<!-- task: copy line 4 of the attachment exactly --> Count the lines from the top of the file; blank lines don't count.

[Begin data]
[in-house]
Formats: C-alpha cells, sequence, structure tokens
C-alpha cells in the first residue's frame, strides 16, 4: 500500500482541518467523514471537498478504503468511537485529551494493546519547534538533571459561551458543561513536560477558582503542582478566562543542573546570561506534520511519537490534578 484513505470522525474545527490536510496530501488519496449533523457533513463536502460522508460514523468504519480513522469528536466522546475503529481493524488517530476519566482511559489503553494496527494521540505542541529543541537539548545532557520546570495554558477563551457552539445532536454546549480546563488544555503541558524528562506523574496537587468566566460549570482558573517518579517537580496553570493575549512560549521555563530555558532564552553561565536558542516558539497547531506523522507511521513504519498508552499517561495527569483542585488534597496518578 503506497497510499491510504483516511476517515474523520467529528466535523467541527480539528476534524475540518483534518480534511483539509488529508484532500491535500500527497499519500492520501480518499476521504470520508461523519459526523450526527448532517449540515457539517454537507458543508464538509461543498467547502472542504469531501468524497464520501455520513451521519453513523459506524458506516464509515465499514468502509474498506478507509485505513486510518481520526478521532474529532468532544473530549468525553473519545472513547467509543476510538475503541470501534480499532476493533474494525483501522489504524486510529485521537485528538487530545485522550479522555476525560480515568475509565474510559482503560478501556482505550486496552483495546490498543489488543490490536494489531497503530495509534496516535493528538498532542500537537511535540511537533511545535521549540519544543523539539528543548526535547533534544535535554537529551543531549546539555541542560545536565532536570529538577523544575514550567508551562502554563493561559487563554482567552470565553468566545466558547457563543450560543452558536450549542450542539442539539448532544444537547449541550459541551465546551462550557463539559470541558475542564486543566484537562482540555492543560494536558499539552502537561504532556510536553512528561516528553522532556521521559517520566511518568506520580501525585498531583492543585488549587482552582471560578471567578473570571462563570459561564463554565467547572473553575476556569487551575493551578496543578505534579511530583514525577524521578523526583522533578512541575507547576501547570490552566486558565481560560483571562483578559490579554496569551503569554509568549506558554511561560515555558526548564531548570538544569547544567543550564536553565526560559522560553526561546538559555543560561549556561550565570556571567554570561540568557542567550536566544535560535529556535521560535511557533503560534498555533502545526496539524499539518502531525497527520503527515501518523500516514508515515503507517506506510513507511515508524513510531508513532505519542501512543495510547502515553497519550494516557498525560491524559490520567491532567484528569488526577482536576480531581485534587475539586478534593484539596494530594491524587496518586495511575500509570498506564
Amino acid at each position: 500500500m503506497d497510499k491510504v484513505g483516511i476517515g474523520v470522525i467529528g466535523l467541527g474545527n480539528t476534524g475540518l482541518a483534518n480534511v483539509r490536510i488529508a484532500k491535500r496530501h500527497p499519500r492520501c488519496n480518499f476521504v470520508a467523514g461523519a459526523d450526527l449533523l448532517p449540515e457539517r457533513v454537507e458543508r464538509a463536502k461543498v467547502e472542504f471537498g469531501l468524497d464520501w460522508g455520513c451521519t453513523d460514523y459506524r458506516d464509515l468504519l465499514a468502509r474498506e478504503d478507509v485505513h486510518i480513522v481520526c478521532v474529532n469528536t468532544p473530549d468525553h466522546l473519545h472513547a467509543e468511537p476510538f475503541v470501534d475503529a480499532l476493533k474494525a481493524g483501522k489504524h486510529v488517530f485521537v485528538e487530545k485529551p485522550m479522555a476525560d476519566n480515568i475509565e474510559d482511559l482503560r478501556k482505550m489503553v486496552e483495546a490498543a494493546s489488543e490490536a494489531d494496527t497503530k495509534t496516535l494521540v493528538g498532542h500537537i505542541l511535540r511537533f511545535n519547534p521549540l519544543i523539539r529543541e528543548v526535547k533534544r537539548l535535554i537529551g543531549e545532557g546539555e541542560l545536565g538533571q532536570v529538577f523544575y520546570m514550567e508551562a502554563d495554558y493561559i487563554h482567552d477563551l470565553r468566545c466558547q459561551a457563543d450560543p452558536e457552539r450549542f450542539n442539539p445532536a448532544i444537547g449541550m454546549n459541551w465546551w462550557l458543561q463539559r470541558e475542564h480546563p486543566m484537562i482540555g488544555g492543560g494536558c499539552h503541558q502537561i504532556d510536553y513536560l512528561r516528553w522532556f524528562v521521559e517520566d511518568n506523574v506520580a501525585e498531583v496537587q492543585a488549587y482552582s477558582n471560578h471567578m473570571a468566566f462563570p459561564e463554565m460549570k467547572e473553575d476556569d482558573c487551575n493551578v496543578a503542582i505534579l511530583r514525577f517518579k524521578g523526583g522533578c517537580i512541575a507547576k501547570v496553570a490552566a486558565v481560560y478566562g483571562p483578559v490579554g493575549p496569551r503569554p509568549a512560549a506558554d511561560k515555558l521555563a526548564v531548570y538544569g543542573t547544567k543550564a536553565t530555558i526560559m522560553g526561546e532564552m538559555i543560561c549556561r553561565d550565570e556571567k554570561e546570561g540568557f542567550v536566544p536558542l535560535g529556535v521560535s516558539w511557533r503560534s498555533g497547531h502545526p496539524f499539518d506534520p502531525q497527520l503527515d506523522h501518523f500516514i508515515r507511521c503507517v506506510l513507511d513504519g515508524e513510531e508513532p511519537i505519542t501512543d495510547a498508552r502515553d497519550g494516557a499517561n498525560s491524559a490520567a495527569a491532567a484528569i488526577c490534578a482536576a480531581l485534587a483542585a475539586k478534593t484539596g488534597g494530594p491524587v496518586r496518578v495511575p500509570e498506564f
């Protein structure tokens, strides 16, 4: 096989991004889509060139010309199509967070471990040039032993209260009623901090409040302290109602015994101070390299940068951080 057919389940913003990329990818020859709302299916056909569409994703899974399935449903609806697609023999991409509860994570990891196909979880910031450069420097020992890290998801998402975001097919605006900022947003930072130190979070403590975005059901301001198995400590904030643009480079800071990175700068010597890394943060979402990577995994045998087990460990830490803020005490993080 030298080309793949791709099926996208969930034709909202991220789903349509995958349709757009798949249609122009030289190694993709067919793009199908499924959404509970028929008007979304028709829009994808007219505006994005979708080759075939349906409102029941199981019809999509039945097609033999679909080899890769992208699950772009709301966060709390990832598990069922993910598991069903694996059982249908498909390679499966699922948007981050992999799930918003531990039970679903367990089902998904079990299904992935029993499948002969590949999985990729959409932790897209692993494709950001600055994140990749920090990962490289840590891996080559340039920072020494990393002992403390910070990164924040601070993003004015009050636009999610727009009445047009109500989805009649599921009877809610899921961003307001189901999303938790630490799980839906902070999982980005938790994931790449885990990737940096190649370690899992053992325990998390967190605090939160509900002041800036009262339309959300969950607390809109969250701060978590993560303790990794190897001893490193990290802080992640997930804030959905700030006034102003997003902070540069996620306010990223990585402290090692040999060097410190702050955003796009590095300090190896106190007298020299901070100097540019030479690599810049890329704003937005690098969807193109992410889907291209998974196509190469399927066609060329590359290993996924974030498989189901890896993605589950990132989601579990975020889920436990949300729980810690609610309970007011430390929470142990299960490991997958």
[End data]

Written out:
Amino acid at each position: 500500500m503506497d497510499k491510504v484513505g483516511i476517515g474523520v470522525i467529528g466535523l467541527g474545527n480539528t476534524g475540518l482541518a483534518n480534511v483539509r490536510i488529508a484532500k491535500r496530501h500527497p499519500r492520501c488519496n480518499f476521504v470520508a467523514g461523519a459526523d450526527l449533523l448532517p449540515e457539517r457533513v454537507e458543508r464538509a463536502k461543498v467547502e472542504f471537498g469531501l468524497d464520501w460522508g455520513c451521519t453513523d460514523y459506524r458506516d464509515l468504519l465499514a468502509r474498506e478504503d478507509v485505513h486510518i480513522v481520526c478521532v474529532n469528536t468532544p473530549d468525553h466522546l473519545h472513547a467509543e468511537p476510538f475503541v470501534d475503529a480499532l476493533k474494525a481493524g483501522k489504524h486510529v488517530f485521537v485528538e487530545k485529551p485522550m479522555a476525560d476519566n480515568i475509565e474510559d482511559l482503560r478501556k482505550m489503553v486496552e483495546a490498543a494493546s489488543e490490536a494489531d494496527t497503530k495509534t496516535l494521540v493528538g498532542h500537537i505542541l511535540r511537533f511545535n519547534p521549540l519544543i523539539r529543541e528543548v526535547k533534544r537539548l535535554i537529551g543531549e545532557g546539555e541542560l545536565g538533571q532536570v529538577f523544575y520546570m514550567e508551562a502554563d495554558y493561559i487563554h482567552d477563551l470565553r468566545c466558547q459561551a457563543d450560543p452558536e457552539r450549542f450542539n442539539p445532536a448532544i444537547g449541550m454546549n459541551w465546551w462550557l458543561q463539559r470541558e475542564h480546563p486543566m484537562i482540555g488544555g492543560g494536558c499539552h503541558q502537561i504532556d510536553y513536560l512528561r516528553w522532556f524528562v521521559e517520566d511518568n506523574v506520580a501525585e498531583v496537587q492543585a488549587y482552582s477558582n471560578h471567578m473570571a468566566f462563570p459561564e463554565m460549570k467547572e473553575d476556569d482558573c487551575n493551578v496543578a503542582i505534579l511530583r514525577f517518579k524521578g523526583g522533578c517537580i512541575a507547576k501547570v496553570a490552566a486558565v481560560y478566562g483571562p483578559v490579554g493575549p496569551r503569554p509568549a512560549a506558554d511561560k515555558l521555563a526548564v531548570y538544569g543542573t547544567k543550564a536553565t530555558i526560559m522560553g526561546e532564552m538559555i543560561c549556561r553561565d550565570e556571567k554570561e546570561g540568557f542567550v536566544p536558542l535560535g529556535v521560535s516558539w511557533r503560534s498555533g497547531h502545526p496539524f499539518d506534520p502531525q497527520l503527515d506523522h501518523f500516514i508515515r507511521c503507517v506506510l513507511d513504519g515508524e513510531e508513532p511519537i505519542t501512543d495510547a498508552r502515553d497519550g494516557a499517561n498525560s491524559a490520567a495527569a491532567a484528569i488526577c490534578a482536576a480531581l485534587a483542585a475539586k478534593t484539596g488534597g494530594p491524587v496518586r496518578v495511575p500509570e498506564f